Alonso, C. A., Michael, G. B., Li, J., Somalo, S., Simón, C., Wang, Y., et al. (2017). Analysis of blaSHV-12-carrying Escherichia coli clones and plasmids from human, animal and food sources. J. Antimicrob. Chemother. 72, 1589–1596. doi: 10.1093/jac/dkx024
Baron, S., Hadjadj, L., Rolain, J. M., and Olaitan, A. O. (2016). Molecular mechanisms of polymyxin resistance: knowns and unknowns. Int. J. Antimicrob. Agents 48, 583–591. doi: 10.1016/j.ijantimicag.2016.06.023
Beyrouthy, R., Robin, F., Lessene, A., Lacombat, I., Dortet, L., Naas, T., et al. (2017). MCR-1 and OXA-48 In Vivo acquisition in KPC-producing Escherichia coli after colistin treatment. Antimicrob. Agents Chemother. 61:e02540-16. doi: 10.1128/AAC.02540-16
Carattoli, A., Zankari, E., García-Fernández, A., Voldby Larsen, M., Lund, O., Villa, L., et al. (2014). In silico detection and typing of plasmids using PlasmidFinder and plasmid multilocus sequence typing. Antimicrob. Agents Chemother. 58, 3895–3903. doi: 10.1128/AAC.02412-14
Croucher, N. J., Page, A. J., Connor, T. R., Delaney, A. J., Keane, J. A., Bentley, S. D., et al. (2015). Rapid phylogenetic analysis of large samples of recombinant bacterial whole genome sequences using Gubbins. Nucleic Acids Res. 43:e15. doi: 10.1093/nar/gku1196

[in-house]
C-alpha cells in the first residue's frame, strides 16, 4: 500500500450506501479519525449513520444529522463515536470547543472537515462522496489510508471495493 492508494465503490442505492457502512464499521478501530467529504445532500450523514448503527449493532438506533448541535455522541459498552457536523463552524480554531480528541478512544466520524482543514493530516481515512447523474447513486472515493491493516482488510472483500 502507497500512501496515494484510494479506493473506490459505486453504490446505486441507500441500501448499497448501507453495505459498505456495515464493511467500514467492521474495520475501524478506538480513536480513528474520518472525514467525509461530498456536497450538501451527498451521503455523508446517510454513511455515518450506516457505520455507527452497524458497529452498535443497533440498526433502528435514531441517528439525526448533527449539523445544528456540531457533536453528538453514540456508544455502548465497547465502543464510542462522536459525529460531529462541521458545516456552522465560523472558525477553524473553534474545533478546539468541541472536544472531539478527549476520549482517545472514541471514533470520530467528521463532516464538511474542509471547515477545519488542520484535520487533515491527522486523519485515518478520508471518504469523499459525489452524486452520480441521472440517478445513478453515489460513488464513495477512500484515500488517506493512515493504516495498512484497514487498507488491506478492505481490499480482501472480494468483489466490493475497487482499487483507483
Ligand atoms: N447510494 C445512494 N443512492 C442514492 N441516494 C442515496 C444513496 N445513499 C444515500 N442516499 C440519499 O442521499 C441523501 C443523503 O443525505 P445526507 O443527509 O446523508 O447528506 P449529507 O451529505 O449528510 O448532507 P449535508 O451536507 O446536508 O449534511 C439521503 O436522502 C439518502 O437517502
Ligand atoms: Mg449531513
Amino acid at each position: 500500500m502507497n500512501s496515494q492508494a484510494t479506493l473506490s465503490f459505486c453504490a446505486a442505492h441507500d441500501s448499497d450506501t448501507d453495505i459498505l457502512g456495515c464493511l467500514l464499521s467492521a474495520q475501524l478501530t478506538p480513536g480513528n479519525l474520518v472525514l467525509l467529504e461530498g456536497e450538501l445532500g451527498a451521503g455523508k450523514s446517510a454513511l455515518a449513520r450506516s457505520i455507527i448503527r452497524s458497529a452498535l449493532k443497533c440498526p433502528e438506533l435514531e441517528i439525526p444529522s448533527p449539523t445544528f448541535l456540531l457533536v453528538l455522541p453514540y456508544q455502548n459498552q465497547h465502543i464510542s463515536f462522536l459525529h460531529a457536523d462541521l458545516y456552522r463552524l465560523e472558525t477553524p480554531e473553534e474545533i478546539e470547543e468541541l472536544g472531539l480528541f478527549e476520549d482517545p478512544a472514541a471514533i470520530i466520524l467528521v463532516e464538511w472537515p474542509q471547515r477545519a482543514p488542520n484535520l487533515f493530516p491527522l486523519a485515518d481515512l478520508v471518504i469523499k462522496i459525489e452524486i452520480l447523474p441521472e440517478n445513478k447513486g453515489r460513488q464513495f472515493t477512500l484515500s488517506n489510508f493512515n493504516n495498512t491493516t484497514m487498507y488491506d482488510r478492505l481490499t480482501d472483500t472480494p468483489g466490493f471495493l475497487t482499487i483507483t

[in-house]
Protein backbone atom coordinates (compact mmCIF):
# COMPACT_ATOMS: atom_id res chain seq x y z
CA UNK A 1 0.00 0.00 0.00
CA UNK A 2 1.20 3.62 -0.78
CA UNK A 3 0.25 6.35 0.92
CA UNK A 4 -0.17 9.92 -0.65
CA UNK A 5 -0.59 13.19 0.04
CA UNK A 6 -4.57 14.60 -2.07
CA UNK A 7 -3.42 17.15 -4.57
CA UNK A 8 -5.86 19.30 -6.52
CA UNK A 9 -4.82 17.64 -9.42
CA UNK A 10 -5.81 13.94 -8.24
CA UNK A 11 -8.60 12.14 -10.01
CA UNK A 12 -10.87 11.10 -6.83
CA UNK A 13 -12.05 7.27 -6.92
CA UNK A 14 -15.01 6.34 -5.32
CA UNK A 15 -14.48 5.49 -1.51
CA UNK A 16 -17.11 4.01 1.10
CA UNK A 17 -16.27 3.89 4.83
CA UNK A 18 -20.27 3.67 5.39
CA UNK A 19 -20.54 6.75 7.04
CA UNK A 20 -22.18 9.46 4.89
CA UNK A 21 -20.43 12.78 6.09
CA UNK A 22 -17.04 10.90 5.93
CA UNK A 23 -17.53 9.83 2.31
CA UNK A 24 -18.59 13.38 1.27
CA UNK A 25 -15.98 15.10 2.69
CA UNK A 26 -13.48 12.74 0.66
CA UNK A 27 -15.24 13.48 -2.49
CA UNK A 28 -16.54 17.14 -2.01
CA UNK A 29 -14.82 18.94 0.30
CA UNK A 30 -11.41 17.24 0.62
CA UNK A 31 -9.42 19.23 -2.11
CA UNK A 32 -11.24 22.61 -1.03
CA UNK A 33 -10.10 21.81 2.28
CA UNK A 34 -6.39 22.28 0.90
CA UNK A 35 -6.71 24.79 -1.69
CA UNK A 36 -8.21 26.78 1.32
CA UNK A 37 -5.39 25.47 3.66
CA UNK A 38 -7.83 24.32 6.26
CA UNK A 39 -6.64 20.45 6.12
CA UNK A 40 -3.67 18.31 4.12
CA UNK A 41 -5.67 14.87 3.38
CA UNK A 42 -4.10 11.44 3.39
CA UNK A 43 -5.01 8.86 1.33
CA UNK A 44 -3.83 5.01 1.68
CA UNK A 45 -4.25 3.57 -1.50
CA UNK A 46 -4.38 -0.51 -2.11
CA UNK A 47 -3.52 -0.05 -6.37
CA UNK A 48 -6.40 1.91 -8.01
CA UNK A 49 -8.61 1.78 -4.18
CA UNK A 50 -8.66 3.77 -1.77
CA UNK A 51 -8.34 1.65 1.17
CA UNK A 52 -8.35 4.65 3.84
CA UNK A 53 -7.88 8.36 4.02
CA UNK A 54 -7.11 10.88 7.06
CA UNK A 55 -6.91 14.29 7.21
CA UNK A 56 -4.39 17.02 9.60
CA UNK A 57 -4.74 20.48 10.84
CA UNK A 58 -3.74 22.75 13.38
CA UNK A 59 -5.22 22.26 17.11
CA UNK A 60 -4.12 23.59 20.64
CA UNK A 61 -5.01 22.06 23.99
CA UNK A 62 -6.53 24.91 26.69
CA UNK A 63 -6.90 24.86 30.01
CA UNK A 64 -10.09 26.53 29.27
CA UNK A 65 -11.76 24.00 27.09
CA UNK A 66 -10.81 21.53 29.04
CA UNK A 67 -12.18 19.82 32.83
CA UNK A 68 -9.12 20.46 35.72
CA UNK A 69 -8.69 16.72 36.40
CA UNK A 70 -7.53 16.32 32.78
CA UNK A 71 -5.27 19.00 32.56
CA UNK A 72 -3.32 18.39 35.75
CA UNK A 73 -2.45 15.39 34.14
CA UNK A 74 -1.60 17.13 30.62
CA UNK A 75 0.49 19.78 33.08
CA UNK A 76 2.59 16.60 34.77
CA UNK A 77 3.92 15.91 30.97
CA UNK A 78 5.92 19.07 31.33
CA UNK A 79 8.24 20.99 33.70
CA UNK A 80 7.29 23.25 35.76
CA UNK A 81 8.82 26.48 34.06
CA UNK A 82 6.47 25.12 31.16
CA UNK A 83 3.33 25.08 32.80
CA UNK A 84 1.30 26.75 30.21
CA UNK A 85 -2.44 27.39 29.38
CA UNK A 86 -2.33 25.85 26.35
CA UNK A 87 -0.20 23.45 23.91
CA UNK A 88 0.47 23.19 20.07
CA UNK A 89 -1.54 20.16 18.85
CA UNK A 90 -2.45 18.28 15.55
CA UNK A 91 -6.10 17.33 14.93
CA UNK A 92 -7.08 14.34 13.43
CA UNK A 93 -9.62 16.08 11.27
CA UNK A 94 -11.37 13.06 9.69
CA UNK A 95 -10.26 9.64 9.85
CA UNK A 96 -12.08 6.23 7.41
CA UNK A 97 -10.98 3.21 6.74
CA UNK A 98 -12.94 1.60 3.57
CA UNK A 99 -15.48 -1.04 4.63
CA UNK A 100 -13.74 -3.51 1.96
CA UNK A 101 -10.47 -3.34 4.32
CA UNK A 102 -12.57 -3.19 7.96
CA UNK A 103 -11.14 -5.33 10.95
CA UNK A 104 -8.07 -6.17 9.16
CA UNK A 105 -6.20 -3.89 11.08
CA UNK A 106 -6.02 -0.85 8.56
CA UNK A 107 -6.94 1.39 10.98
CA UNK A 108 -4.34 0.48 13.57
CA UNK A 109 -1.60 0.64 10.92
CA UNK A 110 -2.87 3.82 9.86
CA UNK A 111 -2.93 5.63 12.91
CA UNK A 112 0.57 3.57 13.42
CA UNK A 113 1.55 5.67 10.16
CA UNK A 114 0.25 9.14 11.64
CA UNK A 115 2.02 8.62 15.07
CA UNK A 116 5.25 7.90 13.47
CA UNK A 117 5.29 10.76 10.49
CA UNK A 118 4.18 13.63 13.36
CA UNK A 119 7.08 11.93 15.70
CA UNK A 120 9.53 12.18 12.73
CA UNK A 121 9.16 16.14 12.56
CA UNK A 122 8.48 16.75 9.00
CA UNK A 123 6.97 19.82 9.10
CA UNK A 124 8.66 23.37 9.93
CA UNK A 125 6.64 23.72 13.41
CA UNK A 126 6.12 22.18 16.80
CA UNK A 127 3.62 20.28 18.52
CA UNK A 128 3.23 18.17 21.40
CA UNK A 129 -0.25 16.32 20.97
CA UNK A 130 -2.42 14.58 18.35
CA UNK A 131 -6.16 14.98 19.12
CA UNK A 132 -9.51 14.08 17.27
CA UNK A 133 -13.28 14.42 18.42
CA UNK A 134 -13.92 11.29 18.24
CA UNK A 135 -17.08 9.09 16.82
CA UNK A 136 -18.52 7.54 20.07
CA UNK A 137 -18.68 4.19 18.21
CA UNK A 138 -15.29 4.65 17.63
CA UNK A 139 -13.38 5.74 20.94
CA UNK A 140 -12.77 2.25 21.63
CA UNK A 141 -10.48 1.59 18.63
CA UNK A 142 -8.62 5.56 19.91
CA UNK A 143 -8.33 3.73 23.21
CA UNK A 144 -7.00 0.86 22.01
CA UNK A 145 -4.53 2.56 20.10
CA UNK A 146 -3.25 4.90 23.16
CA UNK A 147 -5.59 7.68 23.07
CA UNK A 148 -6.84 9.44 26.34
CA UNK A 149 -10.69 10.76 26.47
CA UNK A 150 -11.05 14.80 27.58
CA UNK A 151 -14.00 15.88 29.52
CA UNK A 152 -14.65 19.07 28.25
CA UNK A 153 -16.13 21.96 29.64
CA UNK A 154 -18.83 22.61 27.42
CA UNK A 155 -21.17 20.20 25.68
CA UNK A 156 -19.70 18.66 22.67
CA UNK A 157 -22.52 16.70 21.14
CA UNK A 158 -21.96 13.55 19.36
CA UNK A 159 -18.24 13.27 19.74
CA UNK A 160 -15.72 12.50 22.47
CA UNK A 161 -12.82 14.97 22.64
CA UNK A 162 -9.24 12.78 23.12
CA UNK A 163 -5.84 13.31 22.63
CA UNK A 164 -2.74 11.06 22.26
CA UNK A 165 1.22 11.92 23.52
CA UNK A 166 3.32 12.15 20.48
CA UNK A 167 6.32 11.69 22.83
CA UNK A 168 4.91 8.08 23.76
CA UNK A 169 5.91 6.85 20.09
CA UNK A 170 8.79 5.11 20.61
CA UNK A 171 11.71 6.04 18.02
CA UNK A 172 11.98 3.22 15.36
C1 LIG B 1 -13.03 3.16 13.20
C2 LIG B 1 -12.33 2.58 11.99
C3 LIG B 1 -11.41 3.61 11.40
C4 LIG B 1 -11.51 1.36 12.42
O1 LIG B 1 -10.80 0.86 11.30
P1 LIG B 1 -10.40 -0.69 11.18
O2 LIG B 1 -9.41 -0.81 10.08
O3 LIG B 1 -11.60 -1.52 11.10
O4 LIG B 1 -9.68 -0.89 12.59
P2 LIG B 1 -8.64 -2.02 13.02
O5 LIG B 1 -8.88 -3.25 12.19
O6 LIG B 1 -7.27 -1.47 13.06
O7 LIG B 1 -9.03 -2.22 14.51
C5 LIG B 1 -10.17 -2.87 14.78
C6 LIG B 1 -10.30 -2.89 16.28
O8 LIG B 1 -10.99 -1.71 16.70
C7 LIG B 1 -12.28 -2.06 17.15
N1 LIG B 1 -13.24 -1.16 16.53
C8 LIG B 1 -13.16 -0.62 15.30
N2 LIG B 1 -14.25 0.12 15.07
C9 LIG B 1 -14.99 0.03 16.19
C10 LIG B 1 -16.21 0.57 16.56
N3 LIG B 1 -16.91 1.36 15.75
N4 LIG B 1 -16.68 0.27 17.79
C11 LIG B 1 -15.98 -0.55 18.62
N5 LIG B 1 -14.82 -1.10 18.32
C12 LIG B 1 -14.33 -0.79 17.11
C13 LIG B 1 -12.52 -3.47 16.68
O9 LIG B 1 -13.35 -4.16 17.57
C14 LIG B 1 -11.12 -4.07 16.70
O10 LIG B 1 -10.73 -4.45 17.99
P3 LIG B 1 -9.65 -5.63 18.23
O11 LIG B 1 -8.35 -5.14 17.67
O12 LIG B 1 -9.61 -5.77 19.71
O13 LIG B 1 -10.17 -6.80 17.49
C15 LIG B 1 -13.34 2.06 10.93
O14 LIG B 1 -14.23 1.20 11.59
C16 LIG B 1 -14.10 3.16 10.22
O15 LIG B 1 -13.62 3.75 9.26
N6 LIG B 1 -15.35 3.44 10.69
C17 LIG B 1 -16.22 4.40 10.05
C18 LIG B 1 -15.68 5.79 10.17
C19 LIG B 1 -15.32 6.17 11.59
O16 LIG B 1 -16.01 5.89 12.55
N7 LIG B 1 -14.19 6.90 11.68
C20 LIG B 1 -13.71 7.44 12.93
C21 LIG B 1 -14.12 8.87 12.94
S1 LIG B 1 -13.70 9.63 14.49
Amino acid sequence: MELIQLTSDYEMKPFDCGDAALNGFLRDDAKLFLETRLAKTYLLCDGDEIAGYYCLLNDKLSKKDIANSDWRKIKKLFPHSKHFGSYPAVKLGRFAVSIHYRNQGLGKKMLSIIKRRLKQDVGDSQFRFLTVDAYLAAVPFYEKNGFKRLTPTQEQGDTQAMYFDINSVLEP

Cummins, M. L., Reid, C. J., Roy Chowdhury, P., Bushell, R. N., Esbert, N., Tivendale, K. A., et al. (2019). Whole genome sequence analysis of Australian avian pathogenic Escherichia coli that carry the class 1 integrase gene. Microbial. Genomics 5:e00250. doi: 10.1099/mgen.0.000250
El Garch, F., De Jong, A., Bertrand, X., Hocquet, D., and Sauget, M. (2018). mcr-1-like detection in commensal Escherichia coli and Salmonella spp. from food-producing animals at slaughter in Europe. Vet. Microbiol. 213, 42–46. doi: 10.1016/j.vetmic.2017.11.014
El Garch, F., Sauget, M., Hocquet, D., Lechaudee, D., Woehrle, F., and Bertrand, X. (2017). mcr-1 is borne by highly diverse Escherichia coli isolates since 2004 in food-producing animals in Europe. Clin. Microbiol. Infect. 23, e1.e4–e51.e4. doi: 10.1016/j.cmi.2016.08.033
Eucast The European Committee on Antimicrobial Susceptibility Testing, (2018). Breakpoint Tables for Interpretation of MICs and Zone Diameters. Version 8.1, 2018. Available at: http://www.eucast.org (accessed January 15, 2019).
European Centre for Disease Prevention and Control, (2015). Antimicrobial Resistance Surveillance in Europe. Annual Report of the European Antimicrobial Resistance Surveillance Network (EARS-Net). Stockholm: European Centre for Disease Prevention, and Control.
Falgenhauer, L., Waersada, S.-E., Yao, Y., Imirzalioglu, C., Kaesbohrer, A., Roesler, U., et al. (2016). Colistin resistance gene mcr-1 in extended-spectrum beta-lactamase-producing and carbapenemase-producing gram-negative bacteria in Germany. Lancet Infect. Dis. 16, 282–283. doi: 10.1016/s1473-3099(16)00009-8
Grami, R., Mansour, W., Mehri, W., Bouallegue, O., Boujaafar, N., Madec, J., et al. (2016). Impact of food animal trade on the spread of mcr-1-mediated colistin resistance, Tunisia, July 2015. Euro. Surveill. 21, 6–10. doi: 10.2807/1560-7917.ES.2016.21.8.30144